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In Praise Of Chemical Abstracts Service

December 1, 2008 | A version of this story appeared in Volume 86, Issue 48

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IN A RECENT LETTER to the editor, I decried the loss of books from library collections, noting that SciFinder has only 65% of the information available as an alternative (C&EN, Aug. 18, page 6). I am happy to report that after attending a recent CAS Americas conference, it is clear that Chemical Abstracts Service is making aggressive efforts to be as comprehensive as possible, and my estimate is well out of date. It was not my intention to deprecate the fine and powerful products produced by the dedicated team at CAS.

At this conference, my conversations with other attendees, mostly heads of libraries and information technologists, proved revealing. It appears that because of the perception that indexes such as SciFinder, STN, and Beilstein, as well as journals, are now found online, there has been a wholesale destruction of entire collections of hardbound Chemical Abstracts.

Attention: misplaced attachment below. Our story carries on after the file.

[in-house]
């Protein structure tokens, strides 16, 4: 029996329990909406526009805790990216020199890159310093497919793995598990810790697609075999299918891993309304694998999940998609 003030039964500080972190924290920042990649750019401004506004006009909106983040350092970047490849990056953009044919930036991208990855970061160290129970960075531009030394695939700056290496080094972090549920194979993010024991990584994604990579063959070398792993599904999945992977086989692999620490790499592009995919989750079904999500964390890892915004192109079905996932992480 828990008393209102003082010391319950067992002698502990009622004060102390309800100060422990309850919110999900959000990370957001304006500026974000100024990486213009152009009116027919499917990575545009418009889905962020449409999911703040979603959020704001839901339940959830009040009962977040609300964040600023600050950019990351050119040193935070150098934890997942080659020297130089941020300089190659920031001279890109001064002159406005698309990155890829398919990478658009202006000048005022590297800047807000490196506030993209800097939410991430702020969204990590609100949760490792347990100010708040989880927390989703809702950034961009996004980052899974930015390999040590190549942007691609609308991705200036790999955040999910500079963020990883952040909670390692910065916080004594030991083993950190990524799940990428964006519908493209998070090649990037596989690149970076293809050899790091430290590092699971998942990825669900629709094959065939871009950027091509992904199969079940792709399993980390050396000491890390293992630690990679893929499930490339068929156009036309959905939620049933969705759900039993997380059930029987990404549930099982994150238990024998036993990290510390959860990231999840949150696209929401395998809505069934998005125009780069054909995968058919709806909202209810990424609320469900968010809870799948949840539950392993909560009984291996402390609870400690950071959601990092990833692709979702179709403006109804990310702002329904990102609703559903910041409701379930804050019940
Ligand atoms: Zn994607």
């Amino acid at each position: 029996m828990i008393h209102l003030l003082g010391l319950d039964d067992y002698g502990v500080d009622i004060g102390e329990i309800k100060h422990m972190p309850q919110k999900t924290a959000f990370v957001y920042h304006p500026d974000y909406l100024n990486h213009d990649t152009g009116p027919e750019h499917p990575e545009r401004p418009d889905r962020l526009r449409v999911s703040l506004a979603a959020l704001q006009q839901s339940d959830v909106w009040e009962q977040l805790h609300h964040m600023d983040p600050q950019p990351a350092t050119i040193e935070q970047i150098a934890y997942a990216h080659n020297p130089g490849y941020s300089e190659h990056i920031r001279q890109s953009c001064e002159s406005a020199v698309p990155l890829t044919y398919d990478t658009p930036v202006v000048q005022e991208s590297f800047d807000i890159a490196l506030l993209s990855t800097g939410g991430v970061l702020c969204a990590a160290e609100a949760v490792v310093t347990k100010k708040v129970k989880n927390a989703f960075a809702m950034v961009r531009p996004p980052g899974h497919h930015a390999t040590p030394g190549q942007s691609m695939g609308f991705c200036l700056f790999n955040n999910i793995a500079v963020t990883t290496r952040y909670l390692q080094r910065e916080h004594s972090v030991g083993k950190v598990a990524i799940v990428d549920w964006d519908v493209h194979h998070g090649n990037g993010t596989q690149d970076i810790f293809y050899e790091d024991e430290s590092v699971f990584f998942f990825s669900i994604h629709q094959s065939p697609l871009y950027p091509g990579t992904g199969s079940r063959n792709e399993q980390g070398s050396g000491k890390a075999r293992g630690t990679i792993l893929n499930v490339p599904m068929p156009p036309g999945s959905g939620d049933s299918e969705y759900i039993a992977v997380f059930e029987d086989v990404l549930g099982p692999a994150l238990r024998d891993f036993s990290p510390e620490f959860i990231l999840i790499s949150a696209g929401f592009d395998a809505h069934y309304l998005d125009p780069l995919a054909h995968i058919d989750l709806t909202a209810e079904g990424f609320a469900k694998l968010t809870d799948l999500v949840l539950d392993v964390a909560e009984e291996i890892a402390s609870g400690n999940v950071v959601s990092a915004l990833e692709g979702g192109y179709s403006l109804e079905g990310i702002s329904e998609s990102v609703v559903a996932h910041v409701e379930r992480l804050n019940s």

Many libraries did not stop there but also destroyed entire print collections of ACS journals, European and Asian journals, and even historic journals reaching to the early 19th century, such as Berichte and Annalen, all done in the name of creating new space.

These collections represented paid-for assets. They were replaced by subscriptions that are liabilities in the sense that if a budget cut halts the subscription, all access ceases. This is like burning down the house you own so you can rent.

The destruction of 19th-century journals is appalling; only a few thousand of each volume were published to serve the relatively small chemical community of that era, and they are especially vulnerable. These are not just informational but also historical documents.

Although the U.S. Constitution has numerous copies available, no one would dream of destroying the original because it is available online. Some sections of journals are already virtually extinct. There are now only three copies of Dmitry Mendeleyev's publication of the periodic table, and they exist only in private collections. Across the U.S., we are burning our own "Libraries of Alexandria." In the words of the comic strip character Pogo, "We have met the enemy, and he is us!"

Finally, I have recently started filling out the missing volumes by George Olah in my collection by buying them online. Each is stamped "discarded" from various libraries. Who decided that Olah is no longer worth keeping? What will we have left for the next generation?

William Boulanger
Champaign, Ill.



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